After a slow 2020 season, advance booking numbers from the Steamship Authority are pointing to a gangbuster 2021 summer, with car reservations on the Vineyard route outpacing pre-pandemic levels by nearly 20 per cent in across-the-board increases.

According to vehicle reservation numbers provided by treasurer Mark Rozum, total advance vehicle reservations on the Vineyard route are up 18 per cent from 2019, including a 12 per cent increase in May, a 34 per cent increase in June, a 20 per cent increase in July and a 35 per cent increase in September. August numbers are currently up four per cent over 2019.

The advance bookings are current as of Sunday, May 16.

Courtesy Steamship Authority

The increase follows a pandemic-colored 2020 season that saw SSA traffic crash in the spring and early summer, as visitors heeded inter-state travel advisories while the virus spiked across the country.

But this summer looks to be vastly different.

At the monthly SSA meeting Tuesday morning, senior managers said automobile reservations filled early — and fast.

“The automobile reservations are ahead of where we typically would be seen,” general manager Bob Davis said.

More than 10,000 advance car reservations have been booked for June 2021 compared with June 2019, according to data provided by SSA spokesman Sean Driscoll, while more than 7,000 trips have been for July. Where about 10,000 trips had been pre-booked for September as of this time in 2019, this year has already seen more than 14,000 pre-booked September trips.

The 2021 advance booking numbers blow early 2020 numbers out of the water, with vehicle trips nearly doubled from pandemic levels in both late May and June.

“It’s been tight,” Mr. Davis said. “We’re looking at all the allocations on the trips to make sure that we are allocating the spaces appropriately.”

The numbers were presented in response to a question from Vineyard representative Jim Malkin, who said he had noticed difficulties in booking available vehicle reservations to the Island.

“I’ve been getting considerable pressure about the lack of vehicle availability,” Mr. Malkin said. “Are we doing better than our budget preparations suggested?”

Mr. Rozum said yes, adding that preliminary automobile traffic numbers from April and May indicated that the spring had already been busier than the comparable pre-pandemic 2019 months. In April, the Vineyard route saw about 3,400 more vehicle crossings, or a 12 per cent increase from 2019.

“That would bear then with the pressure I’m getting,” Mr. Malkin said.

Most of April and May increases came in the form of standard fare vehicles, Mr. Rozum said. While standard rate vehicles increased by 4,700, excursion rate vehicles decreased by 1,300 — indicating a substantial increase in travel from off-Island visitors, and a decrease in travel from Islanders.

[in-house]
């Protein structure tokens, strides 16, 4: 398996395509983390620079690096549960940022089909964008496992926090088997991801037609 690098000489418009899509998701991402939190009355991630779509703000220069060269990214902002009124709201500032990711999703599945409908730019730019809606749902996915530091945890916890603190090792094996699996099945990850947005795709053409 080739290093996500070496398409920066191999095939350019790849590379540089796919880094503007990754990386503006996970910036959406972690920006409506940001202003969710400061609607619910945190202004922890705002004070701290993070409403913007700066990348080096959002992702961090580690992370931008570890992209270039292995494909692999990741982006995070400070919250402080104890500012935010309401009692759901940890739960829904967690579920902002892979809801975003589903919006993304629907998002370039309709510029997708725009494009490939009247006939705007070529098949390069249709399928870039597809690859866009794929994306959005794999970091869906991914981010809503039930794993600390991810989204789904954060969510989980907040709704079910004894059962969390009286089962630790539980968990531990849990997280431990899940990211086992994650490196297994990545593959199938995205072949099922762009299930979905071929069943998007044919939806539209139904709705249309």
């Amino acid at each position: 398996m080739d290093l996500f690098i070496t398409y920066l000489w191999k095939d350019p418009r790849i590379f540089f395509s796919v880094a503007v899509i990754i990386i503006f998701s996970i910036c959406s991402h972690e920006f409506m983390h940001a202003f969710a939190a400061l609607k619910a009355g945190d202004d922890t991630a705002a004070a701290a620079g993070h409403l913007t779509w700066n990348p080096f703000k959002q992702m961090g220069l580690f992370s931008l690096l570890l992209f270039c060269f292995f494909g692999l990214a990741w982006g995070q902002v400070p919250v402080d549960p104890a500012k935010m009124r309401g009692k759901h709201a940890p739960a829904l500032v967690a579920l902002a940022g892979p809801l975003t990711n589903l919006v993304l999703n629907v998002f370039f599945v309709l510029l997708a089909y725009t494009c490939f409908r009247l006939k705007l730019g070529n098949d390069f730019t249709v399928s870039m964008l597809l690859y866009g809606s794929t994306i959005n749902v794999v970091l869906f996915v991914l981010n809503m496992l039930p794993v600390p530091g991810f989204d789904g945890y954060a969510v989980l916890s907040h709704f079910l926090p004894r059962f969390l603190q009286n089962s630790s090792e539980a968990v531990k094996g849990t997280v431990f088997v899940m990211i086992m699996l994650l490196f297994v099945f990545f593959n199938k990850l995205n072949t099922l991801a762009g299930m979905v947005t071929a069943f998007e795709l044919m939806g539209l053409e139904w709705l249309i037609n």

Excursion rates are available to Islanders with an on-Island address, a state driver’s license and a listing in an Island street book.

Overall, 2021 automobile traffic is up approximately 5.6 per cent from 2019. Passenger traffic continues to show a decrease from pre-pandemic levels, with passenger fares down 12 per cent year-to-date.

“It seems like we’re on a more even keel,” Falmouth governor Kathryn Wilson concluded.

In other business, director of marine operations Mark Amundsen and project manager Bill Clouthier said the multi-year, $54 million Woods Hole terminal reconstruction project was unlikely to finish by its June deadline.

“We’re probably 85 per cent there, over the course of the four years,” Mr. Clouthier said. “But there is still quite a bit of work to do on slip one.”

Construction on the three terminal slips has taken place during the winters since 2018, with work pausing during the busy summer months to accommodate increases in ferry traffic.

The governing board approved an additional $180,000 change order on Tuesday for additional man hours related to monopile driving, bringing the total cost of change orders to $9.2 million. The change order was negotiated down with contractor Jay Cashman from an original cost of $279,000.

New Bedford governor Moira Tierney voted no on the change order.

On board vessels, Mr. Davis said the SSA would restart concession services, offering limited pre-packaged food available starting May 19. Broader concession services were still being mulled, Mr. Davis said.

Rounding out the meeting, governors also approved a $1.4 million dry-dock contract for the ferry Martha’s Vineyard, and received an update saying the ferry Governor — a 67-year-old vessel — would be out of dry dock and return to service on Wednesday.

“She’s been a workhorse, for sure,” Ms. Tierney said.